The scientists hope to treat another 10 patients, in Poland and Britain over the coming years, although that will depend on the research receiving funding.

Also on that note, I have no doubt that those two foundations will receive an avalanche of funding after this announcement (both private and public funding). That's usually how things go. Everybody will be wanting to be part of their success. Personally, I hope that this preliminary result isn't a scam. If this result is really true and can be replicated by other institutions, then it will mean the end of paralysis for many people. And I just hope that's true.

Disclaimer: Please do not assume that I'm against the idea of national single-payer systems. I'm actually for single-payer systems, but I just don't think that the UK system is a particularly good example. My family has experienced the French single payer system, the British single payer system, in addition to the pre-Obama US healthcare system, and putting aside my critic of the pre-Obama US healthcare system, I find the French single payer system far better than the British one (although, it can be extremely expensive and wasteful as well).

Comment: Classic Samsung... (Score 4, Informative) 72

by Andy Dodd (#48198863) Attached to: Samsung Acknowledges and Fixes Bug On 840 EVO SSDs

Couldn't write a proper wear levelling algorithm if their life depended on it.

First the MAG4FA/KYL00M/VYL00M data corruption bug that affected the Galaxy Nexus - https://android.googlesource.c...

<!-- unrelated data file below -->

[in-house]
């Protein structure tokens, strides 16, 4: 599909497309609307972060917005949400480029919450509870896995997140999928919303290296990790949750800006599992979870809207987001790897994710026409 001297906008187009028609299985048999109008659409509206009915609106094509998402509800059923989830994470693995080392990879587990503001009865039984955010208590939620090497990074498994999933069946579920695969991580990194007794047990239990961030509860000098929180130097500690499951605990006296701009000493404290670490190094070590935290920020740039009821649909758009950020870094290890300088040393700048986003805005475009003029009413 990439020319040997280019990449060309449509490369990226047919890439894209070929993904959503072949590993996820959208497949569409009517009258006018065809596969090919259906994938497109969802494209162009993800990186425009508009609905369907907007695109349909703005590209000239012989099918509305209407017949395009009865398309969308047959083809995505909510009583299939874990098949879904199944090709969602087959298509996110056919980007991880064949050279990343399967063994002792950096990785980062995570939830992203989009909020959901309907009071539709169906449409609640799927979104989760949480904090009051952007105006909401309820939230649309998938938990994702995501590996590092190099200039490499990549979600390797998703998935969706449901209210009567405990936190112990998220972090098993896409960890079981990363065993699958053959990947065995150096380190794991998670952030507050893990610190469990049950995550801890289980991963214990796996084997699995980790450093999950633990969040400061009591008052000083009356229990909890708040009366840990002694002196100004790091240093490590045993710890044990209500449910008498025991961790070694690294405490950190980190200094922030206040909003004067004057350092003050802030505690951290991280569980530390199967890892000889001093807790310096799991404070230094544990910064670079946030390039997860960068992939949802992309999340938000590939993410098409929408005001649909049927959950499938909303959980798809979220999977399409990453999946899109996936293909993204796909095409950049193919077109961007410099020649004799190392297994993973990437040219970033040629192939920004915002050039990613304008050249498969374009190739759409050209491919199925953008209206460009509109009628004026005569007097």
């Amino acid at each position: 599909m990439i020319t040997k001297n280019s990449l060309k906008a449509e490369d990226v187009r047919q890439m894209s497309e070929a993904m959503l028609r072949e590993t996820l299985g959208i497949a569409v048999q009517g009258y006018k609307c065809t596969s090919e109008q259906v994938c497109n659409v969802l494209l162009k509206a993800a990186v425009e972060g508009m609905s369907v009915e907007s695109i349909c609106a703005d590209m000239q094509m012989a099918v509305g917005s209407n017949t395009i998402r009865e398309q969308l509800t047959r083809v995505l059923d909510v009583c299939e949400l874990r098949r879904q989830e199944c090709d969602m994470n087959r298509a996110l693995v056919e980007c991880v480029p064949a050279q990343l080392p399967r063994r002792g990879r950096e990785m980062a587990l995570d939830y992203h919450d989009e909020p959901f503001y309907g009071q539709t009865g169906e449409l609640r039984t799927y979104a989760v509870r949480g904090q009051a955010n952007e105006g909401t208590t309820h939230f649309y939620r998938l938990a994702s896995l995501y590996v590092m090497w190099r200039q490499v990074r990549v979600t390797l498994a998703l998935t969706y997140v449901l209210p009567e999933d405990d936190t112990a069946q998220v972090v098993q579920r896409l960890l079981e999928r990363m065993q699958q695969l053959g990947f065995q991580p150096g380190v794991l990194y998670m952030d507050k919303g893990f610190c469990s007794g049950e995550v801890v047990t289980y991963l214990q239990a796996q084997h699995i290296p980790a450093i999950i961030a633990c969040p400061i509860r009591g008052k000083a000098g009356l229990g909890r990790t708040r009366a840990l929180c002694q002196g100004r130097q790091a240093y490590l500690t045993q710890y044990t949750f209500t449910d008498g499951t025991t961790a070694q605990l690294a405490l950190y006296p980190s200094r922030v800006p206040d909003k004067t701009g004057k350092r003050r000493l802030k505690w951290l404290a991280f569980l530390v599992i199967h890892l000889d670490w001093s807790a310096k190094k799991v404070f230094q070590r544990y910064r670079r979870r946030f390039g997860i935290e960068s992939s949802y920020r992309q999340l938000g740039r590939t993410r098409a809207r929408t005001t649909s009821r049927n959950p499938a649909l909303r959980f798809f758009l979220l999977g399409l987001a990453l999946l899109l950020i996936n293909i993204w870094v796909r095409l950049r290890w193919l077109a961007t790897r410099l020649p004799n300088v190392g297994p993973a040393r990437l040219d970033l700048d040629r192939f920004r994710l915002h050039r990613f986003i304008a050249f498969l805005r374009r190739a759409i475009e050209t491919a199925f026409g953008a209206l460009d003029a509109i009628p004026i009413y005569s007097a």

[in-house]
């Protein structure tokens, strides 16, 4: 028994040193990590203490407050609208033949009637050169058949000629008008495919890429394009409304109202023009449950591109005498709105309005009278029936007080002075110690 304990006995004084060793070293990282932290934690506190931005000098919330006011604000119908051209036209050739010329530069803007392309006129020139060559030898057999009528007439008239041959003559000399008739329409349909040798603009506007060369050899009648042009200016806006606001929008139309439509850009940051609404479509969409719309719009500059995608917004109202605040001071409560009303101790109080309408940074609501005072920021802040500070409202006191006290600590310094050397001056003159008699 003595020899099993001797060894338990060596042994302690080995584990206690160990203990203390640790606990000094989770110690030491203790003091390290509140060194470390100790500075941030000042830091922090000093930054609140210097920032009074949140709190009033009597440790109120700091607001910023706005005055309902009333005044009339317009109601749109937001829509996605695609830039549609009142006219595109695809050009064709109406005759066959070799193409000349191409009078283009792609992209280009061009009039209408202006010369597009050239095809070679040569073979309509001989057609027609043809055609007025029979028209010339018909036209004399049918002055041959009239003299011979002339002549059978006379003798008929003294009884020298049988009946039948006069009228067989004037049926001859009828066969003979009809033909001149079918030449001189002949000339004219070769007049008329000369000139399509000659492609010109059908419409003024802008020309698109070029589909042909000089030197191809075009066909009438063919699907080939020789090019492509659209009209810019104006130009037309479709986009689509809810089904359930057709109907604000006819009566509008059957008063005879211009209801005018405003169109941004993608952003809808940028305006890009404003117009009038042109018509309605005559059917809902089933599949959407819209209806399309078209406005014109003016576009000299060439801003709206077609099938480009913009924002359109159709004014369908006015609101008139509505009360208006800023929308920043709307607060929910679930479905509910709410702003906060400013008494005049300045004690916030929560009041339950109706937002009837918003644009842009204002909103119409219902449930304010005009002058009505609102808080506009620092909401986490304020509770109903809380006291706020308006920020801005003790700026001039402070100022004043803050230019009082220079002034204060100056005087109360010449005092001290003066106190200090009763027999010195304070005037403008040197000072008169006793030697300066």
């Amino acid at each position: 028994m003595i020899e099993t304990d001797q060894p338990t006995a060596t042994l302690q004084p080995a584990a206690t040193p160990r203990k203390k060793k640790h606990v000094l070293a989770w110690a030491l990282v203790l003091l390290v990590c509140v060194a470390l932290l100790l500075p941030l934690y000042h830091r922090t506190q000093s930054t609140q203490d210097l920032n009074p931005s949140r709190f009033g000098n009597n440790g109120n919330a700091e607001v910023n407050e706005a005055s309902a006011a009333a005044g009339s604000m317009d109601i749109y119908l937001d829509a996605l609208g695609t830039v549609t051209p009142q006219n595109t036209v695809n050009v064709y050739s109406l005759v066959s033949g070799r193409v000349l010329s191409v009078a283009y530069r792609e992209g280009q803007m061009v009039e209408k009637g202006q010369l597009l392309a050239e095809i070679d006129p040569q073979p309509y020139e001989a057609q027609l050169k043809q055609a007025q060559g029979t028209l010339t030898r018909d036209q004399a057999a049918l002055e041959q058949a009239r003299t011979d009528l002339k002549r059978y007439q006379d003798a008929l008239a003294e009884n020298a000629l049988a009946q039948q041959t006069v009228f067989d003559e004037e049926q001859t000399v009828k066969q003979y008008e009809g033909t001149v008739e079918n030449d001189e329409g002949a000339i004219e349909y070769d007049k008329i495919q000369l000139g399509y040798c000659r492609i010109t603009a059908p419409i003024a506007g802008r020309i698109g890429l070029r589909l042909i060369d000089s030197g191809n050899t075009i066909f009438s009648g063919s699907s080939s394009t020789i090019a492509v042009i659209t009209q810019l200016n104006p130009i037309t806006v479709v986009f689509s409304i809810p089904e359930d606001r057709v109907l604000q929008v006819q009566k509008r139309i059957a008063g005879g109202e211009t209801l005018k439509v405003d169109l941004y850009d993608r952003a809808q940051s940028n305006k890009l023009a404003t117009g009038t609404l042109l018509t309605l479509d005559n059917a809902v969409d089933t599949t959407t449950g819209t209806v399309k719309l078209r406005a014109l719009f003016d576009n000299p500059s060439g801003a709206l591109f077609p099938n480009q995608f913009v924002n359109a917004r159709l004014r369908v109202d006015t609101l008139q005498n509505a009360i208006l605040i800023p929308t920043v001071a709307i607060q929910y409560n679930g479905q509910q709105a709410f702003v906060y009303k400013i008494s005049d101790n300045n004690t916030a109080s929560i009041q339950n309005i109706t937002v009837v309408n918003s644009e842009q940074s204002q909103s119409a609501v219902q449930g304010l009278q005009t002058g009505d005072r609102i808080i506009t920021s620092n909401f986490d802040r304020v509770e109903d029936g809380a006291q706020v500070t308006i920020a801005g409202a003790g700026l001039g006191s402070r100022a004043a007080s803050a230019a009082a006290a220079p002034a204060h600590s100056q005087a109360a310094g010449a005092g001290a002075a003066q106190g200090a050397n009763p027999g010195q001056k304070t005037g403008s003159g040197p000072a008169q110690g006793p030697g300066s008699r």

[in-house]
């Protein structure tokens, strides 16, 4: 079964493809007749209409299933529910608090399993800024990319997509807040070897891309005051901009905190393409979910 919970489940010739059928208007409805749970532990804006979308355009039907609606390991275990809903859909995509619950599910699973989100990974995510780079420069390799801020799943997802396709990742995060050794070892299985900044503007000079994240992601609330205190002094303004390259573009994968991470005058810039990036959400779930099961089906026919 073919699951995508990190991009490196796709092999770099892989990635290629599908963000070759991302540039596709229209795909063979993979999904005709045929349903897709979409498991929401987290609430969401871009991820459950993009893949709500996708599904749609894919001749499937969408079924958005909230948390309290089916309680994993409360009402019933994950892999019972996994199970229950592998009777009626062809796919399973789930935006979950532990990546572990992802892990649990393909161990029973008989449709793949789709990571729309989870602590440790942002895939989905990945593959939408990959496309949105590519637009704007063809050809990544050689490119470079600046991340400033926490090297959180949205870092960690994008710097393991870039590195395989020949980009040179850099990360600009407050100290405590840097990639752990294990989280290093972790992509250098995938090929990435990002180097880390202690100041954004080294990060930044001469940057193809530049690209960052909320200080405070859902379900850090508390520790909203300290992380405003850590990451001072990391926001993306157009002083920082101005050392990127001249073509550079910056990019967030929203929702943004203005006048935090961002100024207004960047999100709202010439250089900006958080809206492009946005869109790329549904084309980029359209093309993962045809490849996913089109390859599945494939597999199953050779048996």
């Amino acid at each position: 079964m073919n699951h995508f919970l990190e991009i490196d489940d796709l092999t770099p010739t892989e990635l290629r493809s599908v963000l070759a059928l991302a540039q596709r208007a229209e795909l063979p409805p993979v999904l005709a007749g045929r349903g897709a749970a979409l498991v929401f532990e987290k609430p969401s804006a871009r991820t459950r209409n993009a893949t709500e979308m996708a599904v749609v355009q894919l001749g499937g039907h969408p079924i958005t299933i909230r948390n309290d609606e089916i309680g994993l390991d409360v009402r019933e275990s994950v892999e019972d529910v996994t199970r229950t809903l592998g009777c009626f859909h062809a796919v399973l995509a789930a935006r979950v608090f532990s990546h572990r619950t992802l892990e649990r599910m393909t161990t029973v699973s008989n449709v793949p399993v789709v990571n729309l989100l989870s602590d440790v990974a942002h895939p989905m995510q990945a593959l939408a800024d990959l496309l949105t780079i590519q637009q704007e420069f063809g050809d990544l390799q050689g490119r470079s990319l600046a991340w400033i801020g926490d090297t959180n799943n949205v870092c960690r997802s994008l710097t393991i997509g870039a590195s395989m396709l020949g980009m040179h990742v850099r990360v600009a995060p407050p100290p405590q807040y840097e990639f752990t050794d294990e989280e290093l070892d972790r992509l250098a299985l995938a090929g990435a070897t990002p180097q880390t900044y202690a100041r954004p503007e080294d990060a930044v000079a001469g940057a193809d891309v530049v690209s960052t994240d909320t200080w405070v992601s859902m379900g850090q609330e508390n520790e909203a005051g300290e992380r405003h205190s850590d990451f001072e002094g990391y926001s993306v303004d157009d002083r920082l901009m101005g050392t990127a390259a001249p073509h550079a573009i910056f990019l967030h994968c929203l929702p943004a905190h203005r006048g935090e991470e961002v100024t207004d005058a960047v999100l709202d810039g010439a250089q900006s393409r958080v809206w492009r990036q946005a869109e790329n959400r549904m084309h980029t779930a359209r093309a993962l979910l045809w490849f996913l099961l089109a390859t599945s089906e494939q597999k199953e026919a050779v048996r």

Then (actually BEFORE it, Google found it during Galaxy Nexus development but Samsung kept it hush-hush - but it became a public issue much later) - the infamous Samsung Superbrick fiasco (If you fired a secure erase command at the chip, it had a chance of permanently corrupting the wear leveller data to the point where the chip's onboard controller would crash until you power cycled it any time you accessed that region of flash). -

Then pre-release 840 PRO devices suffer from the SAME DAMN BUG SAMSUNG HAD BEEN AWARE OF FOR OVER A YEAR - - While this only affected review devices, the fact that this was a known bug since before the release of the Galaxy Nexus (a year earlier) is inexcusable.

Then there was the Galaxy S3 "Sudden Death Syndrome" issue in late 2013... -

Then there were a few other issues -

Now this...

Our business in life is not to succeed but to continue to fail in high spirits. -- Robert Louis Stevenson